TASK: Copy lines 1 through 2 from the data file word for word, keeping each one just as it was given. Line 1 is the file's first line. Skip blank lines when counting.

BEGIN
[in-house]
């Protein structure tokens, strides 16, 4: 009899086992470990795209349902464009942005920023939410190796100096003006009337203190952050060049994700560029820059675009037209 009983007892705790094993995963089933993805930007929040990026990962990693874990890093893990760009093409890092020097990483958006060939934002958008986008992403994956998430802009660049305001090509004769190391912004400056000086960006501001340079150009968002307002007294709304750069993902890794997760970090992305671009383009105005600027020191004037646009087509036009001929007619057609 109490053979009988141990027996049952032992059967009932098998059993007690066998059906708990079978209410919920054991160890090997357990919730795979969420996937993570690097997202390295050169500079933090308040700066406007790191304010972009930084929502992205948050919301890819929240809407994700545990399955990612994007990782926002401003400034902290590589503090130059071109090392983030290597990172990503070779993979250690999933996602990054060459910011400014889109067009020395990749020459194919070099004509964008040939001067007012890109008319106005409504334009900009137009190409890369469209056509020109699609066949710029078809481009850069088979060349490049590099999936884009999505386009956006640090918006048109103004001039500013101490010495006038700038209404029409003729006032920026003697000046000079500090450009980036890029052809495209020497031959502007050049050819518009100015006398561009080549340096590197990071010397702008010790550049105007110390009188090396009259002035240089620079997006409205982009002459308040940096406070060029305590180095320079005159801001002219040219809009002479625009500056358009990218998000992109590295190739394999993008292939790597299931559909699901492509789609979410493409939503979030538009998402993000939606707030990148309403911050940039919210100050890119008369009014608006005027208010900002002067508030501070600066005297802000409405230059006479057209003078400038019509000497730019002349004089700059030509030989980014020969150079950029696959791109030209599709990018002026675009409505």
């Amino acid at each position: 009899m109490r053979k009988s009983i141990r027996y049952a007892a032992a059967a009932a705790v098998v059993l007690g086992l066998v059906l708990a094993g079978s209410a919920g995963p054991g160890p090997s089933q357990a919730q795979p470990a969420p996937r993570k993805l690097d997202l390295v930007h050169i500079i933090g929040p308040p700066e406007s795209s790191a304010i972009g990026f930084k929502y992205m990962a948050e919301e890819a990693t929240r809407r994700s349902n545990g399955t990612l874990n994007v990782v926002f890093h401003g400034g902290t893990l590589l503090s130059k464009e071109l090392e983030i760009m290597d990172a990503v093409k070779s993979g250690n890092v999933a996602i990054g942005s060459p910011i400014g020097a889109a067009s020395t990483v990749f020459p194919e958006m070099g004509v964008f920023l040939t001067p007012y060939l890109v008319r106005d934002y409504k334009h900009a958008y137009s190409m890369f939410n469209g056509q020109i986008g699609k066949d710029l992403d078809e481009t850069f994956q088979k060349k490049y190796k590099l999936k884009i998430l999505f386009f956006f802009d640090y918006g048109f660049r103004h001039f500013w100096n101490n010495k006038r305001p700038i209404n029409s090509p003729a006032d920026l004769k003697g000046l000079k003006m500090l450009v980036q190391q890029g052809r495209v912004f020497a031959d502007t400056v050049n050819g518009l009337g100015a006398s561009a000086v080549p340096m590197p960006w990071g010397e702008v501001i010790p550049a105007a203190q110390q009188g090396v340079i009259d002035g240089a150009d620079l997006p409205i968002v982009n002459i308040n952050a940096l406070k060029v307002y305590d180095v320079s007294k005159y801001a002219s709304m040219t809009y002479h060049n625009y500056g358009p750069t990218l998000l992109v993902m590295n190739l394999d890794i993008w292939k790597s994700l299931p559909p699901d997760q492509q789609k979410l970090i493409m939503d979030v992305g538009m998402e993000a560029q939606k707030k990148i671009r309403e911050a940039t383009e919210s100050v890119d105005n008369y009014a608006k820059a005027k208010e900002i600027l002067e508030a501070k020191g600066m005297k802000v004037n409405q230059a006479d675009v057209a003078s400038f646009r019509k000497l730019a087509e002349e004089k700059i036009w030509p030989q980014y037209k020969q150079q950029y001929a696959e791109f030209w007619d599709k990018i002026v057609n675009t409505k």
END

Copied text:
[in-house]
């Protein structure tokens, strides 16, 4: 009899086992470990795209349902464009942005920023939410190796100096003006009337203190952050060049994700560029820059675009037209 009983007892705790094993995963089933993805930007929040990026990962990693874990890093893990760009093409890092020097990483958006060939934002958008986008992403994956998430802009660049305001090509004769190391912004400056000086960006501001340079150009968002307002007294709304750069993902890794997760970090992305671009383009105005600027020191004037646009087509036009001929007619057609 109490053979009988141990027996049952032992059967009932098998059993007690066998059906708990079978209410919920054991160890090997357990919730795979969420996937993570690097997202390295050169500079933090308040700066406007790191304010972009930084929502992205948050919301890819929240809407994700545990399955990612994007990782926002401003400034902290590589503090130059071109090392983030290597990172990503070779993979250690999933996602990054060459910011400014889109067009020395990749020459194919070099004509964008040939001067007012890109008319106005409504334009900009137009190409890369469209056509020109699609066949710029078809481009850069088979060349490049590099999936884009999505386009956006640090918006048109103004001039500013101490010495006038700038209404029409003729006032920026003697000046000079500090450009980036890029052809495209020497031959502007050049050819518009100015006398561009080549340096590197990071010397702008010790550049105007110390009188090396009259002035240089620079997006409205982009002459308040940096406070060029305590180095320079005159801001002219040219809009002479625009500056358009990218998000992109590295190739394999993008292939790597299931559909699901492509789609979410493409939503979030538009998402993000939606707030990148309403911050940039919210100050890119008369009014608006005027208010900002002067508030501070600066005297802000409405230059006479057209003078400038019509000497730019002349004089700059030509030989980014020969150079950029696959791109030209599709990018002026675009409505």